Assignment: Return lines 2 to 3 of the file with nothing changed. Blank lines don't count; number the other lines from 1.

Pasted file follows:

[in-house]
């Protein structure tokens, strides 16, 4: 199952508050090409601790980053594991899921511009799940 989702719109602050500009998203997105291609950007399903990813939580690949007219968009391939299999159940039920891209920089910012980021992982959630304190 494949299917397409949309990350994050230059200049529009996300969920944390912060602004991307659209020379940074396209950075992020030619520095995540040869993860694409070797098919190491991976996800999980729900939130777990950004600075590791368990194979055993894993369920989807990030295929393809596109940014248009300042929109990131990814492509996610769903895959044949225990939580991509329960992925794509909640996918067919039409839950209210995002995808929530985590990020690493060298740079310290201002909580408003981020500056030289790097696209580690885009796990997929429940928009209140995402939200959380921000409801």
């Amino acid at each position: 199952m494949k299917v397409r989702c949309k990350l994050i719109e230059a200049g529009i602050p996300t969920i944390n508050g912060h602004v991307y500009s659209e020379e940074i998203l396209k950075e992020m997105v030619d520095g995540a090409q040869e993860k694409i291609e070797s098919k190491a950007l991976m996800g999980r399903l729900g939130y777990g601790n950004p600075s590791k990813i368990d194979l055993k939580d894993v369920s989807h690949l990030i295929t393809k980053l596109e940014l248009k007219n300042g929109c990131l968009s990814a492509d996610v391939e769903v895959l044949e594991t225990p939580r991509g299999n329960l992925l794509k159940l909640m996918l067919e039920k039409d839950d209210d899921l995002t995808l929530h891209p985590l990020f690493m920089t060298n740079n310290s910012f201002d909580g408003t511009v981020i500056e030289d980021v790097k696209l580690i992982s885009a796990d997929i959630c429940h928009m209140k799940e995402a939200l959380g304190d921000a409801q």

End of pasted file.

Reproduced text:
């Protein structure tokens, strides 16, 4: 199952508050090409601790980053594991899921511009799940 989702719109602050500009998203997105291609950007399903990813939580690949007219968009391939299999159940039920891209920089910012980021992982959630304190 494949299917397409949309990350994050230059200049529009996300969920944390912060602004991307659209020379940074396209950075992020030619520095995540040869993860694409070797098919190491991976996800999980729900939130777990950004600075590791368990194979055993894993369920989807990030295929393809596109940014248009300042929109990131990814492509996610769903895959044949225990939580991509329960992925794509909640996918067919039409839950209210995002995808929530985590990020690493060298740079310290201002909580408003981020500056030289790097696209580690885009796990997929429940928009209140995402939200959380921000409801």
């Amino acid at each position: 199952m494949k299917v397409r989702c949309k990350l994050i719109e230059a200049g529009i602050p996300t969920i944390n508050g912060h602004v991307y500009s659209e020379e940074i998203l396209k950075e992020m997105v030619d520095g995540a090409q040869e993860k694409i291609e070797s098919k190491a950007l991976m996800g999980r399903l729900g939130y777990g601790n950004p600075s590791k990813i368990d194979l055993k939580d894993v369920s989807h690949l990030i295929t393809k980053l596109e940014l248009k007219n300042g929109c990131l968009s990814a492509d996610v391939e769903v895959l044949e594991t225990p939580r991509g299999n329960l992925l794509k159940l909640m996918l067919e039920k039409d839950d209210d899921l995002t995808l929530h891209p985590l990020f690493m920089t060298n740079n310290s910012f201002d909580g408003t511009v981020i500056e030289d980021v790097k696209l580690i992982s885009a796990d997929i959630c429940h928009m209140k799940e995402a939200l959380g304190d921000a409801q």